Don’t just listen. Read my lips too.
By now, most would have already accepted that we are evolved from primates. Well, at least on paper. Have you ever wondered how something as elaborate and complex as human speech could have evolved?
Bergman (2013) may just have the answer for you. He published an article on 8th April describing the similarity human speech shares with that of the vocal sounds produced by a wild primate,the gelada (Theropithecus gelada). The gelada only lives in the remote mountains of Ethiopia and it produces the vocalization through lip-smacking involving the rapid opening and closing of the mouth and lips. This is called a ‘wobble”. The rhythm of a “wobble” produced by a gelada is surprisingly similar to that human speech. A “wobble” is typically 6-9Hz which closely matches to that of a human’s 3- 8Hz rhythm.
Lip-smacking is not a new term. In fact, lip-smacking is a facial expression observed in many Old World primates. Last year, Ghanzafar and colleagues (2012) used X-ray to compare the vocal tract movements of macaques lip-smacking vs human speech. They too found out many similarities between lip-smacking and human speech, leading them to believe that human speech evolution may have orginated from ancestral rhythmic facial expression (lip-smacking). The action of lip-smacking itself is non-vocal, so it was a mystery then in 2012 as to why a non-vocal aspect would have so much similarity with speech.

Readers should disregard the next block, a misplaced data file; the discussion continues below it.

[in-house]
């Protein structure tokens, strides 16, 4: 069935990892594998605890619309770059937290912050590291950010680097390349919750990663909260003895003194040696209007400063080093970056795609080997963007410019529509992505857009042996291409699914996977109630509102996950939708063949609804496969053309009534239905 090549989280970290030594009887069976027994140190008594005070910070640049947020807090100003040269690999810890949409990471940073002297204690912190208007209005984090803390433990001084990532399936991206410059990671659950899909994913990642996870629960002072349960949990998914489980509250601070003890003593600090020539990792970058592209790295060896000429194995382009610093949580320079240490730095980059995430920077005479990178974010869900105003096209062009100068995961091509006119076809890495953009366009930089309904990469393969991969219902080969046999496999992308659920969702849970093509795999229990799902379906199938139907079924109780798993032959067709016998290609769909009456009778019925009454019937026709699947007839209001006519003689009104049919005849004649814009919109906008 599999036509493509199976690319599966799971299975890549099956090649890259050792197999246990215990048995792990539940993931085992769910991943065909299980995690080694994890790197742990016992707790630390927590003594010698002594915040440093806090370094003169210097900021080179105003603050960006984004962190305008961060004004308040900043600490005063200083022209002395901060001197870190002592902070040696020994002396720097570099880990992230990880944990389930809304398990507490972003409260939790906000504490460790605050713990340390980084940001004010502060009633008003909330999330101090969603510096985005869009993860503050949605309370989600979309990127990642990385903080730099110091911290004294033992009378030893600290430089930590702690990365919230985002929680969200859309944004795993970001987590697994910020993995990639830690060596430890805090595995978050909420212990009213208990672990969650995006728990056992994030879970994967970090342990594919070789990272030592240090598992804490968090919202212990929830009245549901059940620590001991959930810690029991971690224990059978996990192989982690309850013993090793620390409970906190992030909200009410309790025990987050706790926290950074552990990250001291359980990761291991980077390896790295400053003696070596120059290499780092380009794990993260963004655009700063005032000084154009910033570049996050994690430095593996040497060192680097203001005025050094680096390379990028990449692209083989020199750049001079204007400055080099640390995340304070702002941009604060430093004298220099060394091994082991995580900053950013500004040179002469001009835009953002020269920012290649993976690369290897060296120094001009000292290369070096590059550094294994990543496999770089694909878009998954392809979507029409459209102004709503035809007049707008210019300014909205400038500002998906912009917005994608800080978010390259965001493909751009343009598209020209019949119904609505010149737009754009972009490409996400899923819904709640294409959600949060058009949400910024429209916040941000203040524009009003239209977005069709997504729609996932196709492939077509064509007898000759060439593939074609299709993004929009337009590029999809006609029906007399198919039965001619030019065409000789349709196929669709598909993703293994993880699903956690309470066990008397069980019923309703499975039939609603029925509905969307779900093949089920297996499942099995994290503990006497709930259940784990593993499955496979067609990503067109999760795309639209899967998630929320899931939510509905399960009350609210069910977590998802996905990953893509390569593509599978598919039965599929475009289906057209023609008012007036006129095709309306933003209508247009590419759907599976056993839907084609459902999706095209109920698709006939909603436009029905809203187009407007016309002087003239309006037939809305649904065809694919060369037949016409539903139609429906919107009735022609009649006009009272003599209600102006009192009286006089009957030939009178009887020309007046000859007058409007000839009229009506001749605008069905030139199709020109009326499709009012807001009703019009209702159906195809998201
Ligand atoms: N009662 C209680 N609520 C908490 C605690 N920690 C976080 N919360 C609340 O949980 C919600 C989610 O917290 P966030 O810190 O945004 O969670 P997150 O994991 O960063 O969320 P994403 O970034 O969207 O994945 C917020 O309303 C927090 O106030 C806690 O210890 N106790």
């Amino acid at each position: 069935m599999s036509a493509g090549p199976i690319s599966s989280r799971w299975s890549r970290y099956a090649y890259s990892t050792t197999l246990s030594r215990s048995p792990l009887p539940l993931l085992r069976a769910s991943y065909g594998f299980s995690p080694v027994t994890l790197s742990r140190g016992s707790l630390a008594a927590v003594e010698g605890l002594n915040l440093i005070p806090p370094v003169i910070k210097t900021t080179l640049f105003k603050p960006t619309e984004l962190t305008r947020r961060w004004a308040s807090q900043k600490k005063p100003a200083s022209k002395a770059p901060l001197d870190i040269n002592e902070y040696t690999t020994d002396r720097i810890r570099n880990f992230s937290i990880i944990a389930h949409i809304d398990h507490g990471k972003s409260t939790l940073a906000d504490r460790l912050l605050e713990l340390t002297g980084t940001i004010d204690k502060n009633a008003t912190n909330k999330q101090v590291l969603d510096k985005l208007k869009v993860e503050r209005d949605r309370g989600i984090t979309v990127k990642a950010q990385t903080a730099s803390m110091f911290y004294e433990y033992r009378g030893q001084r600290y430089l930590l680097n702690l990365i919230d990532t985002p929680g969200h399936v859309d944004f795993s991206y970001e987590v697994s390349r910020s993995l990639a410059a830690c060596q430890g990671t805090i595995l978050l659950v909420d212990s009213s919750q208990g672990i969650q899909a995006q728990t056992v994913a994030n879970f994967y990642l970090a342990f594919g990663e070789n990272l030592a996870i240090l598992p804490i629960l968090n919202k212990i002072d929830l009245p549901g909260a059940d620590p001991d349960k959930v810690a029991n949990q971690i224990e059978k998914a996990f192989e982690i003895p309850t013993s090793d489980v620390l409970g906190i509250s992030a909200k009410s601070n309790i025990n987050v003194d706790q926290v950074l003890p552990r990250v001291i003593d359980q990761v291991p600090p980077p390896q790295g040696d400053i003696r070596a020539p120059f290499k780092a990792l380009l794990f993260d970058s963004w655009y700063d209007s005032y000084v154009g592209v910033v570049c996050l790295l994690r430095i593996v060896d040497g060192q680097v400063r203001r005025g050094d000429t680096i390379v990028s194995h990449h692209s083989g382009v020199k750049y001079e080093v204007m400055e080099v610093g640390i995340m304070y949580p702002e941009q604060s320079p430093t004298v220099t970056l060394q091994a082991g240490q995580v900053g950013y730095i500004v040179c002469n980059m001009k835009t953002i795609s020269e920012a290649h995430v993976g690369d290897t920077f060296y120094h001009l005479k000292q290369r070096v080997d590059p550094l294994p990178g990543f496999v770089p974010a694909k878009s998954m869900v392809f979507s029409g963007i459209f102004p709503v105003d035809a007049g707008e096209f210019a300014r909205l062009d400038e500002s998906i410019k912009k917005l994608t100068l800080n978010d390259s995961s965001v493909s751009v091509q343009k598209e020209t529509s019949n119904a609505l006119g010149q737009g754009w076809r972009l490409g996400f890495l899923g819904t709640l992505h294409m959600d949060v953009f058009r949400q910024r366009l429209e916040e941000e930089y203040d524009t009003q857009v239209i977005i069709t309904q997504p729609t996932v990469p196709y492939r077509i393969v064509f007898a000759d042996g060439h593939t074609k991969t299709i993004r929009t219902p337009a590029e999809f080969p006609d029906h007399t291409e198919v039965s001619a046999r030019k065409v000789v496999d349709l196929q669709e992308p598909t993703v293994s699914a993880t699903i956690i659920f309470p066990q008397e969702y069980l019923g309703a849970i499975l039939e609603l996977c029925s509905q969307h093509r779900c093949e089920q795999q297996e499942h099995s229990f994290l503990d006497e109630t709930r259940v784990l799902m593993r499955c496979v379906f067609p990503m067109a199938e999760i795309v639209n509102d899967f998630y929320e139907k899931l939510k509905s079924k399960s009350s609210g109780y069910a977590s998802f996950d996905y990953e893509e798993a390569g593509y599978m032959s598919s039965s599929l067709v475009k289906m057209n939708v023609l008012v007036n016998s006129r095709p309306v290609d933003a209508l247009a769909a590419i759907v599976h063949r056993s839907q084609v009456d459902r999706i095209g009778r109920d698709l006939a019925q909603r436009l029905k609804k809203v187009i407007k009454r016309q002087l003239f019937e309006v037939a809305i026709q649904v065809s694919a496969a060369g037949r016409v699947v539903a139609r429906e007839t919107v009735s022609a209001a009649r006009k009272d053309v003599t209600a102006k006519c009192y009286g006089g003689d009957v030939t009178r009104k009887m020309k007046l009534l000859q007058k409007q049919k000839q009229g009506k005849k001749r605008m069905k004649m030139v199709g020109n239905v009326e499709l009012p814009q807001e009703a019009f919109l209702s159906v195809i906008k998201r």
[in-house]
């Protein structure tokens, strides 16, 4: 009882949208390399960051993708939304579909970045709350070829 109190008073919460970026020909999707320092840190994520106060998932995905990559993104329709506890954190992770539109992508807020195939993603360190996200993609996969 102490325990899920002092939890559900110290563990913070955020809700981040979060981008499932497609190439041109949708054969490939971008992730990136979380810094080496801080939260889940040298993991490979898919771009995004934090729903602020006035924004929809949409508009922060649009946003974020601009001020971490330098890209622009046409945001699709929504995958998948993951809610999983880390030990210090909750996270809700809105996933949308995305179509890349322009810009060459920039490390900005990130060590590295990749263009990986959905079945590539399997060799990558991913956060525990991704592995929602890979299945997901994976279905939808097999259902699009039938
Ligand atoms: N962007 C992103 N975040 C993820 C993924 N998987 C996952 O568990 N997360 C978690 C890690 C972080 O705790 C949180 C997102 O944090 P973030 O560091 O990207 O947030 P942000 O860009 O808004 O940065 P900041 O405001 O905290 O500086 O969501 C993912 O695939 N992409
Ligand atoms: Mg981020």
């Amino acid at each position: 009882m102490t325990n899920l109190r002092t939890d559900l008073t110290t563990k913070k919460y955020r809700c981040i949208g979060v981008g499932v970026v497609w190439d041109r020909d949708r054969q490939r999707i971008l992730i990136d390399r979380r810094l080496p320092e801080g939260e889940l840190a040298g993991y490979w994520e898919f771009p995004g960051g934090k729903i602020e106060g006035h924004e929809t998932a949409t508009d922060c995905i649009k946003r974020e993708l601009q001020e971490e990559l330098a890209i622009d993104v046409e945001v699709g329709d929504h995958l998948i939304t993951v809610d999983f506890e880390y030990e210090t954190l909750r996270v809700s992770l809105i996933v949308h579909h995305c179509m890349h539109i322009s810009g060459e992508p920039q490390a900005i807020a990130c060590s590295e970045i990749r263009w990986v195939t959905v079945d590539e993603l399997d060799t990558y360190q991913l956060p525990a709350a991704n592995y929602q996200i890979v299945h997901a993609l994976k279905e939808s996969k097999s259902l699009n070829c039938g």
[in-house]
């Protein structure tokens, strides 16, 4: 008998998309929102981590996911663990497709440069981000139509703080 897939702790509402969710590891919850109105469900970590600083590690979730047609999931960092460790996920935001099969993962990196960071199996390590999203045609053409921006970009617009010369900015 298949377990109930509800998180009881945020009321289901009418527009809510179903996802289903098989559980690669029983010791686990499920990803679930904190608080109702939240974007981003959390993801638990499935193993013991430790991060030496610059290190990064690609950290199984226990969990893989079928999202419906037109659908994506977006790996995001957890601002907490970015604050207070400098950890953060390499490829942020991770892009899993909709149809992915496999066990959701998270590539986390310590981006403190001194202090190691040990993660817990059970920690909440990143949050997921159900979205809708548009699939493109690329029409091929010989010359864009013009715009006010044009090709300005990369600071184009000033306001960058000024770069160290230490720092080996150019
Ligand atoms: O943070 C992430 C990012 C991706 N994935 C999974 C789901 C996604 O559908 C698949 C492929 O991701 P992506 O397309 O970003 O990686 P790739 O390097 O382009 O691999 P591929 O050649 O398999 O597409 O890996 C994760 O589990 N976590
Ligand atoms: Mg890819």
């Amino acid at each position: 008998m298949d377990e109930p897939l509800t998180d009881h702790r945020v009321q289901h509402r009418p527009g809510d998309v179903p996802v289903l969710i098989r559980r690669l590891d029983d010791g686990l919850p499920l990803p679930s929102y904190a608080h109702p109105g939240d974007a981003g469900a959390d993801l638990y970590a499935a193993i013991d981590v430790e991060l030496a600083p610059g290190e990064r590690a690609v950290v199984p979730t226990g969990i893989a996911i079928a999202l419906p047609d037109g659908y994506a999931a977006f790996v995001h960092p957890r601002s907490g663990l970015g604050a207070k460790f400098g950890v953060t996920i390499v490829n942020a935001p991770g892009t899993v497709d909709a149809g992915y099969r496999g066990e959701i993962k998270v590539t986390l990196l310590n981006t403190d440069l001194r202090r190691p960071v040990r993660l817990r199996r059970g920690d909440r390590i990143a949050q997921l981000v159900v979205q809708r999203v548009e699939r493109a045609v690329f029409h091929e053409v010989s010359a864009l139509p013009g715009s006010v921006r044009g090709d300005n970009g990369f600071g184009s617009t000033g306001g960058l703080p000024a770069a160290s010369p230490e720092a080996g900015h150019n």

In 2013, Bergman’s discovery of the gelada producing vocalizations by lip-smacking gives support to the hypothesis that lip-smacking may be a plausible evolutionary step towards human speech. Here’s something interesting, while Bergman was doing fieldwork in 2006, he finds himself “frequently looking over my shoulder to see who was talking to me, but it was just the geladas”.
Are you eager to hear how the geladas sound like? CLICK HERE!
Asif A. Ghazanfar, Daniel Y. Takahashi, Neil Mathur, W. Tecumseh Fitch. Cineradiography of Monkey Lip-Smacking Reveals Putative Precursors of Speech Dynamics. Current Biology, 2012; DOI: 10.1016/j.cub.2012.04.055
Cell Press (2013, April 8). Rare primate’s vocal lip-smacks share features of human speech. ScienceDaily. Retrieved April 9, 2013, from http://www.sciencedaily.com /releases/2013/04/130408123146.htm
Kyra. (2011). Ethiopia trip (part 5: Debre Libanos). Retrieved April 9, 2013, from http://agnostic-adoption.blogspot.sg/2011/12/ethiopia-trip-part-5-debre-libanos.html
O’Leary. (n.d). Gelada Lip Smacks and Wobbles. Retrieved April 9, 2013, from http://www.eurekalert.org/multimedia/pub/54745.php?from=236432
Shuchuk. (2012). Gelada, Simien Mountains. Retrieved April 9, 2013, from http://photography.nationalgeographic.com/photography/photo-of-the-day/gelada-simien-mountains/
Thore J. Bergman. Speech-like vocalized lip-smacking in geladas. Current Biology, 2013 DOI: 10.1016/j.cub.2013.02.038
University of Vienna (2012, May 31). Monkey lip smacks provide new insights into the evolution of human speech. ScienceDaily. Retrieved April 9, 2013, from http://www.sciencedaily.com /releases/2012/05/120531135641.htm